How Paul McCartney ended up playing bass in the Beatles

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Paul McCartney easily became one of the most influential bassists of all time. Through his stint with the Beatles, his stint in the 1970s with the Wings, and his subsequent solo career, McCartney has always maintained the bottom of the rhythm section with creative tracks and melodic counterpoint. However, it took a long time for McCartney to become familiar with his association with the instrument.

When speaking to anyone else, McCartney generally described himself as a songwriter, singer or musician, but very rarely reduced himself to bassist status. “Nobody wants to play bass, or nobody did it back then,” McCartney explained in 2007. It wasn’t until after Stuart Sutcliffe left the band during the Hamburg era that McCartney was invited to take the four strings.

“When we were in Hamburg, Stuart fell in love with a local girl called Astrid and decided he was leaving the group,” McCartney said in The lyrics: from 1956 to the present day. “So we were now without a bass player. We couldn’t have three guitars and no bass. Nobody wanted to be the bassist back then because it was always the fat one who played the bass. There seemed to be some kind of stigma attached to it.

Even when Sutcliffe was still in the band, McCartney had to leave the ship of his favorite guitar instrument for practical reasons. “After my inexpensive Rosetti Solid 7 guitar collapsed in Hamburg, I had to find a new instrument,” he explained. “We already had two guitars, a drummer and Stuart Sutcliffe, the bass player. There happened to be a piano on the stage where we were playing, so I got in there and kind of worked all the songs on the piano. So I became the group’s pianist.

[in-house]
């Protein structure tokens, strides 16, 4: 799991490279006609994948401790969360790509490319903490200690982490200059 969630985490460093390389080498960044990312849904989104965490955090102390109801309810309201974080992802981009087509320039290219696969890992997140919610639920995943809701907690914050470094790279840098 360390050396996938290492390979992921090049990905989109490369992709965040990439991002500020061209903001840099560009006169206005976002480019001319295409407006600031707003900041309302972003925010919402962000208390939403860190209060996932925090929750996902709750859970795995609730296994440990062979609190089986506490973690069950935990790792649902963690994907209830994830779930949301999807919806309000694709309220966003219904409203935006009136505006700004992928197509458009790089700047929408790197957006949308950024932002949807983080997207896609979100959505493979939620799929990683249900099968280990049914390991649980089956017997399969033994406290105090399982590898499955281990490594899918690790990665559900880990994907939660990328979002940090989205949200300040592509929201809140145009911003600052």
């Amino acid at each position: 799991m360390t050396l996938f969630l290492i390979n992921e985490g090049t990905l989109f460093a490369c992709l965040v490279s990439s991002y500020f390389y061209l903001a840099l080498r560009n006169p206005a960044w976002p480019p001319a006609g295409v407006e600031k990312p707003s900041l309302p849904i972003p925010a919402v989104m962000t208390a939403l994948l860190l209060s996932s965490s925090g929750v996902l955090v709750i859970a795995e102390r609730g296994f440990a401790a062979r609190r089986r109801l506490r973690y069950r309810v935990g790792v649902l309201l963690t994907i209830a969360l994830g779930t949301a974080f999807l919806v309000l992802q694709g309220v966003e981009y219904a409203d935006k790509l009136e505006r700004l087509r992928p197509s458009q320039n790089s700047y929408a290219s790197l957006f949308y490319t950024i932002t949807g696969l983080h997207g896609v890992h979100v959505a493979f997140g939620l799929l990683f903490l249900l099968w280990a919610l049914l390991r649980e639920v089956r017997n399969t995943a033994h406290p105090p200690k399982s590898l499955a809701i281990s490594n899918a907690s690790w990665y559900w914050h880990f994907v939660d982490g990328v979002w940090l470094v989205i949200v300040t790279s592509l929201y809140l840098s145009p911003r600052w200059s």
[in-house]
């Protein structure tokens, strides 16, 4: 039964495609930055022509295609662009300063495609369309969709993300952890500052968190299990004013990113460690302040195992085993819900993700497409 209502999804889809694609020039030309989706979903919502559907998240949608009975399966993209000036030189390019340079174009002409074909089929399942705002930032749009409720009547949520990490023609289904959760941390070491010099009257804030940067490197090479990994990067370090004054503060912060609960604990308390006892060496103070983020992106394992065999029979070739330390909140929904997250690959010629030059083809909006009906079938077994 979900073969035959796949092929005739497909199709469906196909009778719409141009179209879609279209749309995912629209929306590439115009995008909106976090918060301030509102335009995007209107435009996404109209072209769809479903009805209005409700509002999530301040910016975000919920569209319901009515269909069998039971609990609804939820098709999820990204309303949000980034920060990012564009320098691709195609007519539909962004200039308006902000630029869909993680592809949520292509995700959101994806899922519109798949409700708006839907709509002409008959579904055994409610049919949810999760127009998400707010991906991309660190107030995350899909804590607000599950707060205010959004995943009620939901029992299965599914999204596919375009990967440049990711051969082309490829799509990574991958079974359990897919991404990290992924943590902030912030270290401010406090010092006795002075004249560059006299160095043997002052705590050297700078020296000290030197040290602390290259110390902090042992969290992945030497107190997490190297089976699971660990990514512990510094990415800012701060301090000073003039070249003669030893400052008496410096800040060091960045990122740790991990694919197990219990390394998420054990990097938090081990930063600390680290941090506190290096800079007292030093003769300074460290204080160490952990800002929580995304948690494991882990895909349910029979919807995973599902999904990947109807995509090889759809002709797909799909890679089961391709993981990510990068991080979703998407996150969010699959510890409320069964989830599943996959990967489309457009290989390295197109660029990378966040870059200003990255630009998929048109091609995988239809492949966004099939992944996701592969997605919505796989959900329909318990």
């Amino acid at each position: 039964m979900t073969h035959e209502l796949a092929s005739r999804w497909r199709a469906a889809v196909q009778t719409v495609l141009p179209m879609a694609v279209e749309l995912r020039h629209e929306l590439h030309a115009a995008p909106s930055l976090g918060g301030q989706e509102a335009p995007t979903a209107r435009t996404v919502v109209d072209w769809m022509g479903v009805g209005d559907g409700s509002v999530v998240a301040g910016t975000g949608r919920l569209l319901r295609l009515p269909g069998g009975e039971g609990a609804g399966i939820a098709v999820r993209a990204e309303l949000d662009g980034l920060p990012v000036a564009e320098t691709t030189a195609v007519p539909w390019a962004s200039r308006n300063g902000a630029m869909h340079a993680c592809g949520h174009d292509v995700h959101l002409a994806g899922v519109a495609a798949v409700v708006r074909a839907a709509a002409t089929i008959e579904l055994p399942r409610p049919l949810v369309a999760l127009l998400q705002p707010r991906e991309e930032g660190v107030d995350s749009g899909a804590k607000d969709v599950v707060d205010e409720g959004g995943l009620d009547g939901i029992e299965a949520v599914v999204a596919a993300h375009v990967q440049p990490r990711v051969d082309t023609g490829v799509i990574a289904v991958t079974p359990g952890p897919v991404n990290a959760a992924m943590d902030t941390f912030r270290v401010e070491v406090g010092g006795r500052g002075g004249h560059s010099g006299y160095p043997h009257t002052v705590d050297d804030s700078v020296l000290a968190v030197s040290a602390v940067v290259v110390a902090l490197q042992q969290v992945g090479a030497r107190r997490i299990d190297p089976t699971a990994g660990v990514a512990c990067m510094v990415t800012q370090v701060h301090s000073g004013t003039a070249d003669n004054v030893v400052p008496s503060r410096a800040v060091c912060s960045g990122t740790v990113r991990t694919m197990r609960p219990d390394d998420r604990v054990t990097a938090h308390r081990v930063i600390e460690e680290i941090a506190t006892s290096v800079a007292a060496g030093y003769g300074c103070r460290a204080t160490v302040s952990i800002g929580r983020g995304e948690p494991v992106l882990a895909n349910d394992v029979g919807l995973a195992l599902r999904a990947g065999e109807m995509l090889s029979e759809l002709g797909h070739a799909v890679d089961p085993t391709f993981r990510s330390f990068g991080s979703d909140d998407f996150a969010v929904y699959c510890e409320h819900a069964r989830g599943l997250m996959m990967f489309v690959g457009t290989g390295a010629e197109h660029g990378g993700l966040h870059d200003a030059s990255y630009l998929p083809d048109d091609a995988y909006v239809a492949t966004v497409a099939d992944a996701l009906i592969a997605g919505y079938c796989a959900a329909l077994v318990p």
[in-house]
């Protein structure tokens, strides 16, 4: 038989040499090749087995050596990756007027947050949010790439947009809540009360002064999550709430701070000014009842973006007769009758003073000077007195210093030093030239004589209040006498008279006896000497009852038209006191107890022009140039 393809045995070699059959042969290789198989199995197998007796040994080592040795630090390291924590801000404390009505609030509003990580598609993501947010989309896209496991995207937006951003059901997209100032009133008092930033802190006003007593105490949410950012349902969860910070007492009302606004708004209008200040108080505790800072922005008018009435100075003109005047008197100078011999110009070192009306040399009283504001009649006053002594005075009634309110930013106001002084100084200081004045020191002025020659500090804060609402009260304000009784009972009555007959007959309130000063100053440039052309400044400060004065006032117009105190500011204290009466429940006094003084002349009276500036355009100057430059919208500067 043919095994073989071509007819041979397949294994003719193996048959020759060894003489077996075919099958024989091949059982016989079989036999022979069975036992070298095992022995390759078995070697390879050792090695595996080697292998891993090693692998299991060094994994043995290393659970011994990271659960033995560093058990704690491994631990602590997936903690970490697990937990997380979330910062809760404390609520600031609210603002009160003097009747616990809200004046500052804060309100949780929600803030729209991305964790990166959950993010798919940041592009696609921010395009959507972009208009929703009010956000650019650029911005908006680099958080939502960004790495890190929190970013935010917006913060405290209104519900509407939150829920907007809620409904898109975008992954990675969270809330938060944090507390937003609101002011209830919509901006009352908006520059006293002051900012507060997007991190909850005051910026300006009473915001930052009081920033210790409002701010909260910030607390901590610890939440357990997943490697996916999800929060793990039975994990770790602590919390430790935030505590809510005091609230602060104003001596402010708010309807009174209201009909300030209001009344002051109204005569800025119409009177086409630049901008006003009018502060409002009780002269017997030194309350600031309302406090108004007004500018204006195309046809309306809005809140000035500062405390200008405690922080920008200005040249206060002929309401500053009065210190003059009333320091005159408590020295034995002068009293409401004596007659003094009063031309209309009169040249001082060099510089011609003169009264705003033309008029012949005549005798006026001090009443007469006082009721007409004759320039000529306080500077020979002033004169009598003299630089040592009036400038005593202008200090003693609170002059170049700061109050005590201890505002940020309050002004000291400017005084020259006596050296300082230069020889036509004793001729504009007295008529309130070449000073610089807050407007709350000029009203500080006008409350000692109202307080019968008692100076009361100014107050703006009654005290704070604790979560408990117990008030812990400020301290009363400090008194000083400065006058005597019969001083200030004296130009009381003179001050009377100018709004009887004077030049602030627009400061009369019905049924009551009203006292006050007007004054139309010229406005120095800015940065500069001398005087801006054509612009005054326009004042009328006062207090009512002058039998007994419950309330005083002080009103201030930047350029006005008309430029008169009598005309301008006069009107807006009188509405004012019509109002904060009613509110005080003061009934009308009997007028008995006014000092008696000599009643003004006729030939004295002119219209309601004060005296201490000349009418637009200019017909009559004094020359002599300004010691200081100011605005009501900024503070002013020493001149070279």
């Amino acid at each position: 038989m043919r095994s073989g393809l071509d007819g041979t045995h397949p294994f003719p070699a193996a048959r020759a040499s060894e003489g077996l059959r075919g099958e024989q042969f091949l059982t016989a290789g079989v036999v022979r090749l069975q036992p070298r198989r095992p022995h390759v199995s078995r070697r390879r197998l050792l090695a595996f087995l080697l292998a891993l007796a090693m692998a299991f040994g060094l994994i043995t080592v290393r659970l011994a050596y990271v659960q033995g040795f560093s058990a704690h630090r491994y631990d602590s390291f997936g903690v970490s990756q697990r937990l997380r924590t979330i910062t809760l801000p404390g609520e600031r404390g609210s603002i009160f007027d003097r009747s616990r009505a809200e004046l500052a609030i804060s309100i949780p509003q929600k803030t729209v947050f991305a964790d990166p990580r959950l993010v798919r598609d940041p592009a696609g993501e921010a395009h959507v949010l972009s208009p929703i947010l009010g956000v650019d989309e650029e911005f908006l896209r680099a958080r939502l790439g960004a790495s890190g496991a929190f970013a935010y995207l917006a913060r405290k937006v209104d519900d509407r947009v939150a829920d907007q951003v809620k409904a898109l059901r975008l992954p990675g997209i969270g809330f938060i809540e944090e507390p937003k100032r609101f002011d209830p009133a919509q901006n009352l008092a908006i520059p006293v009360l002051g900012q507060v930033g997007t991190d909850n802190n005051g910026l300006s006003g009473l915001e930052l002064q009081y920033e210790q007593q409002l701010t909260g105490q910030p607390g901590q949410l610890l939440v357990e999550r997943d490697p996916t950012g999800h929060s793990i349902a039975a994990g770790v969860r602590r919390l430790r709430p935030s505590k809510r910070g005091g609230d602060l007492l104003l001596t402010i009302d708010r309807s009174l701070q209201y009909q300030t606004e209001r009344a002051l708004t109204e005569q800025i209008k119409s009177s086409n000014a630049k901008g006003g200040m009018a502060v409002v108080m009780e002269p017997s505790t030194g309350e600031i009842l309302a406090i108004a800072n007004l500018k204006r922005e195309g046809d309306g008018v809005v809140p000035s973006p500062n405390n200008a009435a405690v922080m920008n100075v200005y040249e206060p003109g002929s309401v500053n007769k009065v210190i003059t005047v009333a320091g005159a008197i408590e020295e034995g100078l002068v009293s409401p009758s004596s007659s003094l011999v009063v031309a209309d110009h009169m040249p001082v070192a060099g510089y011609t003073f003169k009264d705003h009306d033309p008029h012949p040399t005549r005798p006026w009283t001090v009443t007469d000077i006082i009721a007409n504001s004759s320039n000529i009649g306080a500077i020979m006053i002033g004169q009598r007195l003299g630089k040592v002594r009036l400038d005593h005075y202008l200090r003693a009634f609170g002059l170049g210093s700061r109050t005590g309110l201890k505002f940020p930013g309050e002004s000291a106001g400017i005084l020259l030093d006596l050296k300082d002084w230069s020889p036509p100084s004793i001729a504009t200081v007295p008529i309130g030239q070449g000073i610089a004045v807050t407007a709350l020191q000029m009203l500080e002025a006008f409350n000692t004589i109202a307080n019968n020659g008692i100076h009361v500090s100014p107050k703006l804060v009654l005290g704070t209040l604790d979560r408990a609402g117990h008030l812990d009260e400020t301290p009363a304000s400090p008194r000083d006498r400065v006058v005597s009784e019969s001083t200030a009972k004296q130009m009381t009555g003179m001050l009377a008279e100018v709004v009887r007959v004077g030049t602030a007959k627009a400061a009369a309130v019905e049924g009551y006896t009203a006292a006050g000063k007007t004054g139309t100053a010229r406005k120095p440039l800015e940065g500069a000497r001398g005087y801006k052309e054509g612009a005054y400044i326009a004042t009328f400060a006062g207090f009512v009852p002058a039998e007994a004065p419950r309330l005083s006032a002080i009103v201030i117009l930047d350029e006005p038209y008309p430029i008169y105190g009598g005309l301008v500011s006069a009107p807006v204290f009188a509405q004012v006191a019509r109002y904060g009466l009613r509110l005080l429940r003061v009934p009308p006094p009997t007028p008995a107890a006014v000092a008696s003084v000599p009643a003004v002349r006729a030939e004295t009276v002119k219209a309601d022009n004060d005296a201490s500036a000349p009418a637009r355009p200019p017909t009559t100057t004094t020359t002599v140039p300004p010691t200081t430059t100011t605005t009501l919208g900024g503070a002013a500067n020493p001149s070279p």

Eventually, McCartney had to accept the full-time bass position. But as an aspiring songwriter, McCartney found the bass not an ideal instrument for composing: “I never composed on bass. Never. Not to this day. He composed on guitar or piano, and mostly improvised a bassline during the recording and kept it simple. It wasn’t until the band recorded “She’s a Woman” in 1964 that McCartney began to take the role of bass guitar seriously.

McCartney has resumed his identity as a bassist these days. “I have to smile at the fact that I became a bassist because my dad always used to emphasize bass in songs we heard,” he said. “He was a musician with the Jim Mac’s Jazz Band, played the piano and the trumpet, and he taught me and my brother to appreciate music. We were listening to something on the radio, and he was like, ‘Do you hear that? It’s bass! ‘ “.

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